Current therapies for cancer, such as surgery, chemotherapy, and radiation therapy, rarely result in long-term benefits in patients with metastatic disease. Cancer immunotherapy provides an alternative approach for the control of cancer. The ideal cancer therapy should have the potency to eradicate systemic tumors at multiple sites in the body, as well as the specificity to discriminate between malignant and normal cells. In both of these respects, immunotherapy is an attractive candidate.
Recently, several studies have focused on the mechanisms of tumor escape from immune surveillance and attack that may blunt the efficacious effects of active immunotherapy. These studies have identified many distinct loss-of-function and gain-of-function mechanisms of tumor immune evasion. For example, tumors can down-modulate multiple components of the MHC I antigen processing pathway to avoid recognition by tumor-specific CTL. In addition to antigen loss, down-modulation of proteosome subunits, transporter associated with antigen presentation, β2 microglobulin, and MHC I heavy chain can diminish presentation of MHC-peptide complexes on the tumor surface. In addition, transport of MHC-peptide complexes from endoplasmic reticulum (ER) through the Golgi to the cell membrane can be diminished (for review, see ref. 1
Alternately, increased expression of a several molecules has been shown to mediate important mechanisms of tumor evasion. For example, expression of signal transducer and activator of transcription 3 (Stat3) by tumors has been identified as a central mediator of oncogenesis, angiogenesis, and immunosuppression. Recent studies have shown that Stat3 signaling in tumor cells promotes secretion of the immunosuppressive cytokines transforming growth factor-β (TGF-β) and interleukin (IL)-10, which inhibit the proliferation and function of tumor-specific cytotoxic T cells and are crucial in the accumulation of regulatory T cells in the tumor microenvironment (for review, see ref. 2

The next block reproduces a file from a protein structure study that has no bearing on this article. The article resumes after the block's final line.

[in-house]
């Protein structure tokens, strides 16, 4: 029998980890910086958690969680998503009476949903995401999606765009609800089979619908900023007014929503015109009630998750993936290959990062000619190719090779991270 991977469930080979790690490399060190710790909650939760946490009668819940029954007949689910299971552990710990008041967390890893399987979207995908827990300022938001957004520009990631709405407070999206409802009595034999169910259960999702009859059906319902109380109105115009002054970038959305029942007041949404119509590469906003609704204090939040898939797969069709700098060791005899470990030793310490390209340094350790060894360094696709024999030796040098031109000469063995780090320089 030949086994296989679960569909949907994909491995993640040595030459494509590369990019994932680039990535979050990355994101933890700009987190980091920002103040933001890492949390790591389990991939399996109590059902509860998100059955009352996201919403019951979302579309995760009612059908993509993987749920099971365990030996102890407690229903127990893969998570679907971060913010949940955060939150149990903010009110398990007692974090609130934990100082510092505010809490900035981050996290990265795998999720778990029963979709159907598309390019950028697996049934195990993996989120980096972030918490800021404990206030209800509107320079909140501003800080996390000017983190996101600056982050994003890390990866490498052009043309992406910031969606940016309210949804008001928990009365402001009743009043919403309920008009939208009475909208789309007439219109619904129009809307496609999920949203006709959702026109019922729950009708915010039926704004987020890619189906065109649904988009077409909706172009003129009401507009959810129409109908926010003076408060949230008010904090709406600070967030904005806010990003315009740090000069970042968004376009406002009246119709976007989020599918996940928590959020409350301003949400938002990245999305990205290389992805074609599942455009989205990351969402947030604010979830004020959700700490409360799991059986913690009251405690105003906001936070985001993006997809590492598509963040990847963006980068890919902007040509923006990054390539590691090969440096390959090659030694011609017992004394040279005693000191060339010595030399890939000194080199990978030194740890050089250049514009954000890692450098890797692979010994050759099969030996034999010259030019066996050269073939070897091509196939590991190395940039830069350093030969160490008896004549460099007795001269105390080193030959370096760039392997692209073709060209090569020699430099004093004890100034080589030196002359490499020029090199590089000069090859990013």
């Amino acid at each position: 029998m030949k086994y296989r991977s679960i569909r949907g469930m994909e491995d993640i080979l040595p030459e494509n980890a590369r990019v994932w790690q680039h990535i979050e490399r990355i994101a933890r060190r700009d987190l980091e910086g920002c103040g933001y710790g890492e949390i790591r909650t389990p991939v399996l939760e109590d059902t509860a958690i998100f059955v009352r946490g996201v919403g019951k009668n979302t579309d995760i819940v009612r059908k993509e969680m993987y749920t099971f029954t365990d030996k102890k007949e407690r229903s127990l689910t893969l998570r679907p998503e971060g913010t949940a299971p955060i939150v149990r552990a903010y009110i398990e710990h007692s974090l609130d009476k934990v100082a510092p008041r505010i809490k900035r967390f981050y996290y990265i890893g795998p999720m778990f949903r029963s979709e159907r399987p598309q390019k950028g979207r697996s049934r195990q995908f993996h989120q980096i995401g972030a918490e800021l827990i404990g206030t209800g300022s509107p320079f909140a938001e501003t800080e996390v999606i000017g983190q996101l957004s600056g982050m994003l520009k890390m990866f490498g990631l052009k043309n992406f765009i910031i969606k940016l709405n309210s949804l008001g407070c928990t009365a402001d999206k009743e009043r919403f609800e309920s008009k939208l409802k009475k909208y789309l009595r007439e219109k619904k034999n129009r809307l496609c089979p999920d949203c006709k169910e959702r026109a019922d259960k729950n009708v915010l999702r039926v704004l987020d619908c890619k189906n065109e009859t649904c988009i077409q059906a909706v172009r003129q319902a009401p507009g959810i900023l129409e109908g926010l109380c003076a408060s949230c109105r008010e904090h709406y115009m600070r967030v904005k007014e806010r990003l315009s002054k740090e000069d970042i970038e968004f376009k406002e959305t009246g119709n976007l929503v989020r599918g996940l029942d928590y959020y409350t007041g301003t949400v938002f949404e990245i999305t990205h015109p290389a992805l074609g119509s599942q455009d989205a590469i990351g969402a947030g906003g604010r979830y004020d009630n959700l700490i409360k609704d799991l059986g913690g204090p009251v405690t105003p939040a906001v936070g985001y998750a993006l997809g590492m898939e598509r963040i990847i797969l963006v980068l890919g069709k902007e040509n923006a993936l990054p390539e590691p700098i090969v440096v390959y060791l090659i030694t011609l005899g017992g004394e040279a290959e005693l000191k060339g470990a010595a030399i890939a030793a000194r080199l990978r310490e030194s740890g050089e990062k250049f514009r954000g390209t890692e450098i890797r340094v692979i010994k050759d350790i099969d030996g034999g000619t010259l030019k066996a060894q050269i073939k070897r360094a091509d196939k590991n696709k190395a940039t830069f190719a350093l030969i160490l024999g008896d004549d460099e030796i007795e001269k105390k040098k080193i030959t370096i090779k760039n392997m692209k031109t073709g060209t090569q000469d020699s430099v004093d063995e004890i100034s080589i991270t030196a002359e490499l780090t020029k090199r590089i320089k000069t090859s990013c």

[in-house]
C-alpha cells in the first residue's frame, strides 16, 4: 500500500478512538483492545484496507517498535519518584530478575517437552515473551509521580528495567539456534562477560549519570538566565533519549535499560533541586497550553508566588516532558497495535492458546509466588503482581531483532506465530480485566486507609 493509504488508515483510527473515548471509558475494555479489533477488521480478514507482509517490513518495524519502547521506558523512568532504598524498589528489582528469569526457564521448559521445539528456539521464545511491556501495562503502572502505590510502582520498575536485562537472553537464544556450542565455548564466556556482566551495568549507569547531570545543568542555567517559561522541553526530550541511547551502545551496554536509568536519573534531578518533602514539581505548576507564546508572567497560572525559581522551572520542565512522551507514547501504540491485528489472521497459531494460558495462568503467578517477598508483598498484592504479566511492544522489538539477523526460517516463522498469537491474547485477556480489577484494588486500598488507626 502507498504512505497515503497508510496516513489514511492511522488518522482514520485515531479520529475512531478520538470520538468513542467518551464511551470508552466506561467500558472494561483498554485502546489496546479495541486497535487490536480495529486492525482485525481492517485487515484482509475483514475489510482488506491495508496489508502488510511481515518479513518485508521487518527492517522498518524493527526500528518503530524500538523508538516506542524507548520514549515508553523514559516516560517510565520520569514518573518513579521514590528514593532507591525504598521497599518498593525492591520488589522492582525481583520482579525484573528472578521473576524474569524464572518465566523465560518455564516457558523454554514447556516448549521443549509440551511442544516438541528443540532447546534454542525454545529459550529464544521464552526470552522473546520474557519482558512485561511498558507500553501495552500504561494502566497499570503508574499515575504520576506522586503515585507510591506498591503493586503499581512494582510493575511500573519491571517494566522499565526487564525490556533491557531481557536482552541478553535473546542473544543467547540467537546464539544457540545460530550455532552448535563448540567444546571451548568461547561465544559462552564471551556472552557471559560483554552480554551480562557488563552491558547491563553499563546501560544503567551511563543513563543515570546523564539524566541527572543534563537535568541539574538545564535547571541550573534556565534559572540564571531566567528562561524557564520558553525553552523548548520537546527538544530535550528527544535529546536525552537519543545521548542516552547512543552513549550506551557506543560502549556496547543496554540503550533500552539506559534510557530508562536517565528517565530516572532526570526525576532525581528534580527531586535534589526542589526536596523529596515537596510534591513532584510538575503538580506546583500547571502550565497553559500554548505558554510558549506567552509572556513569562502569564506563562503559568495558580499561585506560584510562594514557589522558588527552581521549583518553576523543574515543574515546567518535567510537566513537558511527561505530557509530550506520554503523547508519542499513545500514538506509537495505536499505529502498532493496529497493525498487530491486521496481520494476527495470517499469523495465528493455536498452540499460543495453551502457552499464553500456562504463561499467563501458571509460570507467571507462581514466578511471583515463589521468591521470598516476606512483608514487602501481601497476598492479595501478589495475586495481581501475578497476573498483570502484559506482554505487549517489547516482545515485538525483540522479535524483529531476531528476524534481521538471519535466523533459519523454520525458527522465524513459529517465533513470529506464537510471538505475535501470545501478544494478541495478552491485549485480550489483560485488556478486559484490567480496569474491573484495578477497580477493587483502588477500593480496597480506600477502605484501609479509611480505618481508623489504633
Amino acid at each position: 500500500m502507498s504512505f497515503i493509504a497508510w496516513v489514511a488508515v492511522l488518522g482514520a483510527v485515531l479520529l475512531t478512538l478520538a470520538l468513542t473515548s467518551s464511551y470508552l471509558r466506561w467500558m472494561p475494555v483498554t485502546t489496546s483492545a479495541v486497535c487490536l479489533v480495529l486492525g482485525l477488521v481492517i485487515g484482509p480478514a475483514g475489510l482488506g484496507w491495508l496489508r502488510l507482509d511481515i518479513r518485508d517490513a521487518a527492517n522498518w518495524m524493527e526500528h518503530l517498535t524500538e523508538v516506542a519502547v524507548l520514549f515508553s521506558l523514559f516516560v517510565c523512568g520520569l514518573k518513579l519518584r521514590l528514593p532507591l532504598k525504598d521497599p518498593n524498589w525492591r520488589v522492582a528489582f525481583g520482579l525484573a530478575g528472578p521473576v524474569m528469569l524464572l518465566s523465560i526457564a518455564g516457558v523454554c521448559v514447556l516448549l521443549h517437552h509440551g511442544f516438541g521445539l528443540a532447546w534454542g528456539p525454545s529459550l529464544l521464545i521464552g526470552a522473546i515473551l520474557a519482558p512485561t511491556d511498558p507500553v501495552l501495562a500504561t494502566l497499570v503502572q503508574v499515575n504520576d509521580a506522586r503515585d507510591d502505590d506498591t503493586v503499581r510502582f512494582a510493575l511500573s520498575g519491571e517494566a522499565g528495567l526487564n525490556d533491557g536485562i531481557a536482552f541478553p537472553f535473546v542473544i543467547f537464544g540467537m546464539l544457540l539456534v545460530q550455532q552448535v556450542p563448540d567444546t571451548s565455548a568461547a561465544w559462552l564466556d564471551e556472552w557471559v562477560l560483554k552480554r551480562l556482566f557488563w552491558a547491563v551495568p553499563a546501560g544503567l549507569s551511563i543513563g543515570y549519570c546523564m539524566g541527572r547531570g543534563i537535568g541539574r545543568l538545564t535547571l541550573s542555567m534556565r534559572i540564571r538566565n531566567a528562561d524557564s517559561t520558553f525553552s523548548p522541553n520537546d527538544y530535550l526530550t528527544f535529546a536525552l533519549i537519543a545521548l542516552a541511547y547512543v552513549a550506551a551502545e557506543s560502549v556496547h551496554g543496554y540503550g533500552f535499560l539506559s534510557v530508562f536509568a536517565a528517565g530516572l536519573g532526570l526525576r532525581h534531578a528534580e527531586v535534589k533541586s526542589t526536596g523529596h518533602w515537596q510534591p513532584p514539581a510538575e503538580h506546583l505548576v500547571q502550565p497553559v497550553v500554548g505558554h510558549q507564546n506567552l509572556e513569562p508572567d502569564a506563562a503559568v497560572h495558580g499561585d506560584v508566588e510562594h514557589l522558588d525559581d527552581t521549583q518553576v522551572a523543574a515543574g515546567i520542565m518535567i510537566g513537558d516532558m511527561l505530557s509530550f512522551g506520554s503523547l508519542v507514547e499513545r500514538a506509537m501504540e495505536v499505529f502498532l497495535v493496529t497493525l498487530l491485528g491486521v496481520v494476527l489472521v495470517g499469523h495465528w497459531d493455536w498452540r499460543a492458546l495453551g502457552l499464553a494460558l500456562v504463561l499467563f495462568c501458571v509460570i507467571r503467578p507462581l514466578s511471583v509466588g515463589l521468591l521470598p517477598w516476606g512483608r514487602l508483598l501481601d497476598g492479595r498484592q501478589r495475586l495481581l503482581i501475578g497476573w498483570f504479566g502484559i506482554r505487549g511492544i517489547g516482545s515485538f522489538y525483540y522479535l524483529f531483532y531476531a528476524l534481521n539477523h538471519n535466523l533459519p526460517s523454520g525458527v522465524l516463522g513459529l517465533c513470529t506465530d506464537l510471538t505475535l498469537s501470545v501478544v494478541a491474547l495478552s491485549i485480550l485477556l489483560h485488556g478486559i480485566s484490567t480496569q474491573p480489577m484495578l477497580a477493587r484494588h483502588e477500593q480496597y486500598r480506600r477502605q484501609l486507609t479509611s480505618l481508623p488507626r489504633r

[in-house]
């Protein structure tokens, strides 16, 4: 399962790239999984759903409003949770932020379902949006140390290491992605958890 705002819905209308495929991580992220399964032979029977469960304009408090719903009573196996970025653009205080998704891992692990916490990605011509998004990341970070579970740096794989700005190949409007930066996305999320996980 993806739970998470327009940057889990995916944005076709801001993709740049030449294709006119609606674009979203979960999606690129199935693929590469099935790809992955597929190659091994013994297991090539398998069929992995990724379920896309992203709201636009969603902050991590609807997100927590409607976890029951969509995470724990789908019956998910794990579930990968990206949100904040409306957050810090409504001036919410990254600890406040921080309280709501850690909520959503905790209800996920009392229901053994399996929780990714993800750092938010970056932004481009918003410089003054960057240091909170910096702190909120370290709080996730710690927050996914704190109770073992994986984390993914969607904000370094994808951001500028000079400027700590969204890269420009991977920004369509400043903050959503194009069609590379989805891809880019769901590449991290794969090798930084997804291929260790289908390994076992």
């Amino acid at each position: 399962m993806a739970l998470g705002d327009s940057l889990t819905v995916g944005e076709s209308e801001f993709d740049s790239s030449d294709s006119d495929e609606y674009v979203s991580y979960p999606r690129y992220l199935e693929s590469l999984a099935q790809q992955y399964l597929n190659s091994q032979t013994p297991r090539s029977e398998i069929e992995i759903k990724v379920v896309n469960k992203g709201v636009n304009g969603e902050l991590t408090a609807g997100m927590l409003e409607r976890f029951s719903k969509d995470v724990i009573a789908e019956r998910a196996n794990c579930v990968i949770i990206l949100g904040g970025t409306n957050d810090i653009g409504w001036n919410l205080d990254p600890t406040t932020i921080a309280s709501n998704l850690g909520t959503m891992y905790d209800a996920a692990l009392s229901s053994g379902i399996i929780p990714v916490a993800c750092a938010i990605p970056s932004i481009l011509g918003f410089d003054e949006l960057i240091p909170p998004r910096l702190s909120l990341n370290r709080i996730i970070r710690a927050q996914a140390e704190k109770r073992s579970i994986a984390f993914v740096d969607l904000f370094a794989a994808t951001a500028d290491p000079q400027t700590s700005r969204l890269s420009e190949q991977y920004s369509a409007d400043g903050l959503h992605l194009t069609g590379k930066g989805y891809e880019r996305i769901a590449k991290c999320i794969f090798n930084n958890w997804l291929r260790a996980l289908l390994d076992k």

Other important tumor immune evasion mechanisms are mediated by B7-H1 (3
), indoleamine 2,3-dioxygenase (IDO) enzyme (4
), and galectin-1 (5
), as well as shedding of the natural killer cell receptors MIC-A and MIC-B (6
), which affect the proliferation, survival, or function of effector T cells. Together, these studies have laid the foundation for understanding how tumors escape immune attack and interact with the immune system in general. However, it is clear that a better understanding of the molecular mechanisms that allow tumors to escape immune attack could have a major effect on small molecule and vaccine development strategies for cancer treatment.
Most of the studies involving tumor immune evasion mentioned above have followed an approach that involves the initial identification of a new immunoregulatory molecule that is thought to play a role in tumor evasion. The next step would be to show the dysregulation of this molecule in several cancers and finally provide evidence that the molecule plays a role in the impairment of the immune response against tumors. Several molecules have been identified in this fashion, including B7-H1, IDO, galectin-1, Stat3, TGF-β, and MIC-A/MIC-B.